# Definite trigonometric integral using properties

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## Homework Statement

If ## I_n = \int_0^\frac {\pi}{4} \sec^n x dx## then find ## I_{10} - \frac {8}{9} I_8##

2. The attempt at a solution
this should be solvable by reduction formulae but since it'd be longer I wanted to know if there was a way to do it using mostly properties of indefinite integrals as suggested by my textbook. I'd appreciate the help, thank you

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## Homework Statement

If ## I_n = \int_0^\frac {\pi}{4} \sec^n x dx## then find ## I_{10} - \frac {8}{9} I_8##

2. The attempt at a solution
this should be solvable by reduction formulae but since it'd be longer I wanted to know if there was a way to do it using mostly properties of indefinite integrals as suggested by my textbook. I'd appreciate the help, thank you
I would start by finding ##I_2## and ##I_4## to see if I can deduce a pattern.

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I would start by finding ##I_2## and ##I_4## to see if I can deduce a pattern.
I2 is tanx which evaluates to 1. I4 is tanx+(tanx^3) which is 4/3; I went further ahead to calculate I6 too, I guess the integration isn't very hard since you just have to substitute tanx as t everytime but I didn't see a pattern in the final-integrated functions

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I2 is tanx which evaluates to 1. I4 is tanx+(tanx^3) which is 4/3; I went further ahead to calculate I6 too, I guess the integration isn't very hard since you just have to substitute tanx as t everytime but I didn't see a pattern in the final-integrated functions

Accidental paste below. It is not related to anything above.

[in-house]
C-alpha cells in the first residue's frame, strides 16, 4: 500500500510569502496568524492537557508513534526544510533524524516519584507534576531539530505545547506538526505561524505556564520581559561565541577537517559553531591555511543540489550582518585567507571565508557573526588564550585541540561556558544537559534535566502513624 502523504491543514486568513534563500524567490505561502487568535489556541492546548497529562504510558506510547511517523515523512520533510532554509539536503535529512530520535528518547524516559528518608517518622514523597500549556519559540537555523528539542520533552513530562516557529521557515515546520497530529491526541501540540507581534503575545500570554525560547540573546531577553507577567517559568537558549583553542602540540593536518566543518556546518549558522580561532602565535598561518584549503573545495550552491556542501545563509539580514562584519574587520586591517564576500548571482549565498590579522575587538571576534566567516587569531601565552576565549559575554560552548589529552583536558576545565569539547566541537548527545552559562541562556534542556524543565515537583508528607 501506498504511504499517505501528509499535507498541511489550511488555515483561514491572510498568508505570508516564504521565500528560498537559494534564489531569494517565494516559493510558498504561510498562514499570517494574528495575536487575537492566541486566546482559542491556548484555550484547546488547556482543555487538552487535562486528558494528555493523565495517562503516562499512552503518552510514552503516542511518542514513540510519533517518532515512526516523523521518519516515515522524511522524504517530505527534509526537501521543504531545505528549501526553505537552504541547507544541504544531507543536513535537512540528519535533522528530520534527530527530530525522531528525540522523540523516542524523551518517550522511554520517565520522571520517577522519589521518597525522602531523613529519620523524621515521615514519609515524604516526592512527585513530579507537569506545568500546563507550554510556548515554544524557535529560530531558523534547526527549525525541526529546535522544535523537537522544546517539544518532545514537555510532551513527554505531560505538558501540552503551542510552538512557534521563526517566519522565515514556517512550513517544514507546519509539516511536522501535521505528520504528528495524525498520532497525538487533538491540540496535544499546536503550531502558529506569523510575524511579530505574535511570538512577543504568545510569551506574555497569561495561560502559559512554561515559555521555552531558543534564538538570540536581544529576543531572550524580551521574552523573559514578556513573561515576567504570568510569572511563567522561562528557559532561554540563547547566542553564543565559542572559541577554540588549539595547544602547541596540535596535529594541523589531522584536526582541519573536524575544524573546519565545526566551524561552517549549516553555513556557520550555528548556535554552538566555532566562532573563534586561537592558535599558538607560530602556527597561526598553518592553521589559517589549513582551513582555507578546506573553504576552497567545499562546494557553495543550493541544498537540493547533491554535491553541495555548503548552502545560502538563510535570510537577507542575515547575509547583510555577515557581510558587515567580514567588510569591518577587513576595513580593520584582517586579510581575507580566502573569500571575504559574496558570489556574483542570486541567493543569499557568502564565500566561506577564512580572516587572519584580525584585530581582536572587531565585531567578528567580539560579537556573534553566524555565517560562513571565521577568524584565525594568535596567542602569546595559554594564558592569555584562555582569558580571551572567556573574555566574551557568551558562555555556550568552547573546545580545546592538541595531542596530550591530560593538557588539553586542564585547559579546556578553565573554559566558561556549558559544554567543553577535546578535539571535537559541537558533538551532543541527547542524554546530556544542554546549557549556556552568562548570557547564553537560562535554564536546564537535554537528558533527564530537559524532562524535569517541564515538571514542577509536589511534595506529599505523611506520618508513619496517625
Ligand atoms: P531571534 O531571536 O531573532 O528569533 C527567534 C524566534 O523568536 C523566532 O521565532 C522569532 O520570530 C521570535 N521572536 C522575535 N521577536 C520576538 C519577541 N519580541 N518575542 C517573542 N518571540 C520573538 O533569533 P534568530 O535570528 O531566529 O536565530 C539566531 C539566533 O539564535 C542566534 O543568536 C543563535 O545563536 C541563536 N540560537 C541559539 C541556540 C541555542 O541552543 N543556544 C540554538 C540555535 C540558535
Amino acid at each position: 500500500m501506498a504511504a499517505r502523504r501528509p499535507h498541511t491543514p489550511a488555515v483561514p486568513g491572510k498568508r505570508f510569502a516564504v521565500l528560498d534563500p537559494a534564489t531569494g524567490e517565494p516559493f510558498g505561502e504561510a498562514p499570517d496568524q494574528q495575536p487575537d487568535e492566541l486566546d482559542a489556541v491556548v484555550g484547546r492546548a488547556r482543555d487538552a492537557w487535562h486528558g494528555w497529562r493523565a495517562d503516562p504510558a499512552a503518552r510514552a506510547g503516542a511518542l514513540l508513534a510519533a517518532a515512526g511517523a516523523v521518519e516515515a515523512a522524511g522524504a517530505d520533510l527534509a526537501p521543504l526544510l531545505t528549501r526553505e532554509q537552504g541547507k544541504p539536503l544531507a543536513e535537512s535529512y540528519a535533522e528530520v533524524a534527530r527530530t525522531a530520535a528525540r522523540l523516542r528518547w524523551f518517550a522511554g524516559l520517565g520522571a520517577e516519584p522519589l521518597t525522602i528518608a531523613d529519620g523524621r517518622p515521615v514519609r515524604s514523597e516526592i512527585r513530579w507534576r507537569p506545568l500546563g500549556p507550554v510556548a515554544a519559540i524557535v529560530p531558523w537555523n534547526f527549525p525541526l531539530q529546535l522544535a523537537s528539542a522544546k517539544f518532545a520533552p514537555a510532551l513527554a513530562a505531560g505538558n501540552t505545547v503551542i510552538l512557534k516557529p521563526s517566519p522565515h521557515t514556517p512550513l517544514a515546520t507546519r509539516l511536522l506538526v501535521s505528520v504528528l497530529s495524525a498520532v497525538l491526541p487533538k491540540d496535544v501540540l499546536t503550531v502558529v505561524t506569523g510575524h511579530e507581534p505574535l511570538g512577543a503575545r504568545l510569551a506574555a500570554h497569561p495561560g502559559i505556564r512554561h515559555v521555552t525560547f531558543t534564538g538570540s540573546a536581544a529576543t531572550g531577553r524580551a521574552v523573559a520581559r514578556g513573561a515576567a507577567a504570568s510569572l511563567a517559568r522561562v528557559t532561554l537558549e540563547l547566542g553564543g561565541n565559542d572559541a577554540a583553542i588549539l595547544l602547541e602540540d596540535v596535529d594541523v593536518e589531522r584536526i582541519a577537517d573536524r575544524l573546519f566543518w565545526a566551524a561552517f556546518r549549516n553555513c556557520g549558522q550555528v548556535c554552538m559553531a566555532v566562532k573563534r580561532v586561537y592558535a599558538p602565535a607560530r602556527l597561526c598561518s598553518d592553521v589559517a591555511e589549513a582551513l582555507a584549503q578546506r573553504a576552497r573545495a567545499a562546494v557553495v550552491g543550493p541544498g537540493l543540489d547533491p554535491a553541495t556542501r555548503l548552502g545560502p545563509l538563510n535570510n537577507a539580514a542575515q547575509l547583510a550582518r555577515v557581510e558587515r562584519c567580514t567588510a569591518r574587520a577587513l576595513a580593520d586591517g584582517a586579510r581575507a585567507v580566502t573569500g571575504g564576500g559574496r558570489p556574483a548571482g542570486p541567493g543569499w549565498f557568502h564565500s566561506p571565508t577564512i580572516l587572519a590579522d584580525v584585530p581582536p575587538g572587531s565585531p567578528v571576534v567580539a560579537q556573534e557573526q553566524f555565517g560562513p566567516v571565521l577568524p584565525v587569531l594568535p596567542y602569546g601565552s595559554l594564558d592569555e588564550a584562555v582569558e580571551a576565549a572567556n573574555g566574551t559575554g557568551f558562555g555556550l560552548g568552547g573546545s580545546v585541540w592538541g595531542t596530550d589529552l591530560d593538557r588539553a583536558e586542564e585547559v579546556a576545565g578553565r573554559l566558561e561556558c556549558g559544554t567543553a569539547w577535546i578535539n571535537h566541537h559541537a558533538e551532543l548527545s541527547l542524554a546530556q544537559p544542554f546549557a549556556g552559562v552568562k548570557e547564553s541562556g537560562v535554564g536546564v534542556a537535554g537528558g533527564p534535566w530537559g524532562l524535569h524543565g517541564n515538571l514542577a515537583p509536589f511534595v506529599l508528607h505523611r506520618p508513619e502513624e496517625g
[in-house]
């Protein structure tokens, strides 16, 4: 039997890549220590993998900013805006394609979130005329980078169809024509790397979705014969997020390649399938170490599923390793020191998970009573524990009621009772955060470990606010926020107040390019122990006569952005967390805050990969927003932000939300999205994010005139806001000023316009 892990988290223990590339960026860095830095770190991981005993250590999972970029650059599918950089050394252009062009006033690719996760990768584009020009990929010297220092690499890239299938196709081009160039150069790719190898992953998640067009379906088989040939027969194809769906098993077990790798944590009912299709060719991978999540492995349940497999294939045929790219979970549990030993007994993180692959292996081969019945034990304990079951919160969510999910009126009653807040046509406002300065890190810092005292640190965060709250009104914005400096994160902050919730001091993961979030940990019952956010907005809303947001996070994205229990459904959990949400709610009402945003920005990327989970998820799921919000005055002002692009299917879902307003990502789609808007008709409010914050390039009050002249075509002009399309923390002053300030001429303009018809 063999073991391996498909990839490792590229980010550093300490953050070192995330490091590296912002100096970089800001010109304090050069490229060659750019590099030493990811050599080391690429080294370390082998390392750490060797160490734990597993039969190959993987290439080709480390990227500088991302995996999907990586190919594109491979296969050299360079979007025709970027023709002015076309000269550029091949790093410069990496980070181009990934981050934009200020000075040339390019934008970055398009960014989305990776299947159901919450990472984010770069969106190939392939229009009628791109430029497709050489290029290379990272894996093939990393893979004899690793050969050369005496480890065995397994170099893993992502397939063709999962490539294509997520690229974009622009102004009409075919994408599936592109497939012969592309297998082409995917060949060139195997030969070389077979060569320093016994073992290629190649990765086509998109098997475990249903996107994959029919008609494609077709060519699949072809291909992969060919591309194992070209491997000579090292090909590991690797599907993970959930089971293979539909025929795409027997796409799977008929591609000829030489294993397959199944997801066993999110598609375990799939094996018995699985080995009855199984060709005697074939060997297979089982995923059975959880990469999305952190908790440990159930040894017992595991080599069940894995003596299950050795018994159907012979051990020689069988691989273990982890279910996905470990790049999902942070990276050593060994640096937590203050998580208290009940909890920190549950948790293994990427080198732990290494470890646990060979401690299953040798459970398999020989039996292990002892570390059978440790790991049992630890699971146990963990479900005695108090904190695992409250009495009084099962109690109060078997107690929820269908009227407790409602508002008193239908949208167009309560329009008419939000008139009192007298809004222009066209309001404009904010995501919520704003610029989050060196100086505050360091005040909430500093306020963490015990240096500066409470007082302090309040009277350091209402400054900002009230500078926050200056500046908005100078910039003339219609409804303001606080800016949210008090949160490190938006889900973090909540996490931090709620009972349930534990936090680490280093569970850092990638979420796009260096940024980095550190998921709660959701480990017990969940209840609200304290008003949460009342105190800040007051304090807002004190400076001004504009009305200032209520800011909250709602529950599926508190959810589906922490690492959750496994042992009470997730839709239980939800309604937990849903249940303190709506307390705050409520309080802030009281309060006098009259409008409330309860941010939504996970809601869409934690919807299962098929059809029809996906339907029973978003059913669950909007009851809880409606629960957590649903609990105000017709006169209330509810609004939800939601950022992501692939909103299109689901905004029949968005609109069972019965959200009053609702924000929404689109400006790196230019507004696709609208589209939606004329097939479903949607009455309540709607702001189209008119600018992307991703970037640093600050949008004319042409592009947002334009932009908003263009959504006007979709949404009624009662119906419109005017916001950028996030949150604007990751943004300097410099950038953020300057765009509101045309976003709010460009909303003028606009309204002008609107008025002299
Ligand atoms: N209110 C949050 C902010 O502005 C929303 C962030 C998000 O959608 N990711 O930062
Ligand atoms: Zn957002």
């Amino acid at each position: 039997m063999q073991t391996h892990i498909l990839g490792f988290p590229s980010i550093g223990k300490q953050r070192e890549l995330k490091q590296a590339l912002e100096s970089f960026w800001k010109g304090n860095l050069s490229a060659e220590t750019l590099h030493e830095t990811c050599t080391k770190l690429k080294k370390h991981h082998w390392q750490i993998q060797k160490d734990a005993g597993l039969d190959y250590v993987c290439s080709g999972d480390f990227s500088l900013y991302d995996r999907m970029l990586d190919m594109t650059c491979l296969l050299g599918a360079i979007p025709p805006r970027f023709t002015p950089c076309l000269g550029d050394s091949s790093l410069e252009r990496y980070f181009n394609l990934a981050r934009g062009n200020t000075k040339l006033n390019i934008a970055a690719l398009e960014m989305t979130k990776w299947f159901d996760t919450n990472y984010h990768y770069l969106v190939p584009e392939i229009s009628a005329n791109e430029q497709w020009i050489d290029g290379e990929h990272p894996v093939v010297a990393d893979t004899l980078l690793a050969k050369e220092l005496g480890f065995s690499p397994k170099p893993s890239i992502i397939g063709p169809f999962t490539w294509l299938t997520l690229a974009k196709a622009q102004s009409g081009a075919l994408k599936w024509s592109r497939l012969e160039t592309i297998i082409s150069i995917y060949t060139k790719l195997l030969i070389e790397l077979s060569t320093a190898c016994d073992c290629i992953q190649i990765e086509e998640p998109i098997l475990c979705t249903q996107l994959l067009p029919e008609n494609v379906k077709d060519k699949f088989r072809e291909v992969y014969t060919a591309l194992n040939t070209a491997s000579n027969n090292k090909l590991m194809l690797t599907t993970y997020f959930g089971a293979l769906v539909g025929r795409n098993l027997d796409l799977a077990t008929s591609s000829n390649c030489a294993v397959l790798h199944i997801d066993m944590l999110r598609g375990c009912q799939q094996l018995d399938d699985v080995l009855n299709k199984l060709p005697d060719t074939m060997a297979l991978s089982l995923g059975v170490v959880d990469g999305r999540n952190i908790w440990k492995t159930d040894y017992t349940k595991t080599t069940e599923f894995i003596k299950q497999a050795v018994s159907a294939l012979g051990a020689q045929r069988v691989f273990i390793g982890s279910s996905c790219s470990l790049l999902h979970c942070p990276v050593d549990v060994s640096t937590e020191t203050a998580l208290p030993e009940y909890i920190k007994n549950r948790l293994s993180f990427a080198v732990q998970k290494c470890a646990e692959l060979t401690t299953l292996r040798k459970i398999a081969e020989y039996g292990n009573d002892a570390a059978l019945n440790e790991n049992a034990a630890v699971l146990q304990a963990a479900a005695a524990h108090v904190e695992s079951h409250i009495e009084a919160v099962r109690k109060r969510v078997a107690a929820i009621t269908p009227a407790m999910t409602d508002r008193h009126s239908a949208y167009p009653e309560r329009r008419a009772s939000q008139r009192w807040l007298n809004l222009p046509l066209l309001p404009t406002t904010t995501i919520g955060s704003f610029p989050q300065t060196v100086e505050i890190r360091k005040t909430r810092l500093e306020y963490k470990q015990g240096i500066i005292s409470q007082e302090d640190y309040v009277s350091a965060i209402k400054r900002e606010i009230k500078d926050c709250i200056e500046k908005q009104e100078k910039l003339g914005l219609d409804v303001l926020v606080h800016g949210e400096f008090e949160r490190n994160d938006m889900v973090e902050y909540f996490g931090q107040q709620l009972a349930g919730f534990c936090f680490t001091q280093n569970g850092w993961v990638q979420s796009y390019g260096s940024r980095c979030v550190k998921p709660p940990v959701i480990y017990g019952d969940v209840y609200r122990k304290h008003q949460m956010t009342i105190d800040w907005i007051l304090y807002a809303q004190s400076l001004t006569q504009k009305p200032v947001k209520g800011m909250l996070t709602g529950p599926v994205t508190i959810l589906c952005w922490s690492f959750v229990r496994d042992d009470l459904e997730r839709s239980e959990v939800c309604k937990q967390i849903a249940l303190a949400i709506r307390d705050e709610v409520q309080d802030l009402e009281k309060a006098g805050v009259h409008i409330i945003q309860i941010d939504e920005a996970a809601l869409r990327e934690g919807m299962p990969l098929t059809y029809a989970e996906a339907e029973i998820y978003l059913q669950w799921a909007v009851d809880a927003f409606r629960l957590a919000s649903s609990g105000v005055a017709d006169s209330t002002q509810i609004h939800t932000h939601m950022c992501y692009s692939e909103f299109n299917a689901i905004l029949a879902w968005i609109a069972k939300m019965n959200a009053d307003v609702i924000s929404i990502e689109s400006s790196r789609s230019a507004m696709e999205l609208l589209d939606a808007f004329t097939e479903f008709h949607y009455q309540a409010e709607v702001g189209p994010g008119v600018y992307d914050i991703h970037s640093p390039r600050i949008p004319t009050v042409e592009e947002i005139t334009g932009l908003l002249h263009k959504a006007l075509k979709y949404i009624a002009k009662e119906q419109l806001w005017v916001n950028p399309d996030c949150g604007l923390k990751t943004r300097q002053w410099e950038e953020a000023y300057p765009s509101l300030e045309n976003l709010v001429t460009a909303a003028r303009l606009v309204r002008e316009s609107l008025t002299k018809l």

I got the correct answer but the process was quite tedious

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I got the correct answer but the process was quite tedious

Welcome to calculus (especially integration). Sometimes solutions are lengthy, and there is no way of shortening them. Of course, sometimes the opposite is true, IF some clever insights are used---not always, however.

you just have to substitute tanx as t everytime

If that's true, can you evaluate ##\int sec^{2k} x dx##?

(There's a Youtube video about developing a reduction formula for ##\int \sec^n x dx##. It writes ##\sec^n x## as ##(\sec^{n-2} x)( \sec^2 x)##. Then it uses integration by parts followed by using the identity ##\tan^2x = \sec^2x -1##. However, the presenter remarks "The integrals of even powers of secant are easy". So the person who posed your problem may have a simpler method in mind.)

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Welcome to calculus (especially integration). Sometimes solutions are lengthy, and there is no way of shortening them. Of course, sometimes the opposite is true, IF some clever insights are used---not always, however.
hahaha, well I'm here to learn to get those intuitions at the end of the day I guess. (otherwise you could probably integrate anything by a long string of algorithmic substitutions etc)

Gold Member
If that's true, can you evaluate ##\int sec^{2k} x dx##?

(There's a Youtube video about developing a reduction formula for ##\int \sec^n x dx##. It writes ##\sec^n x## as ##(\sec^{n-2} x)( \sec^2 x)##. Then it uses integration by parts followed by using the identity ##\tan^2x = \sec^2x -1##. However, the presenter remarks "The integrals of even powers of secant are easy". So the person who posed your problem may have a simpler method in mind.)
I can develop the reduction formula myself (but that'd still be lengthy if for example this question was in my entrance exams for a grad school- I'd never have the time to do it), but what I did was just write ##\sec^n x## as ##(\sec^{n-2} x)( \sec^2 x)## then directly put tanx=t instead of by parts (as done in the video). So I ended up having to solve ## (1 + t^2 )^4 ## for ##I_{10}## and then integrating the polynomial obtained. The same, just with power 3 for ##I_8##. There probably isn't anything quicker than this but I'm not sure (for example- what'd we do if we had sec^22, cant keep multiplying 1+t^2 20 times)

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Homework Helper
Use the binomial theorem.

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Use the binomial theorem.
I'm afraid that's two chapters ahead...so I only know the basics of binomial theorem till now- as in I can expand (1+x)^k etc., not sure how I can use it here

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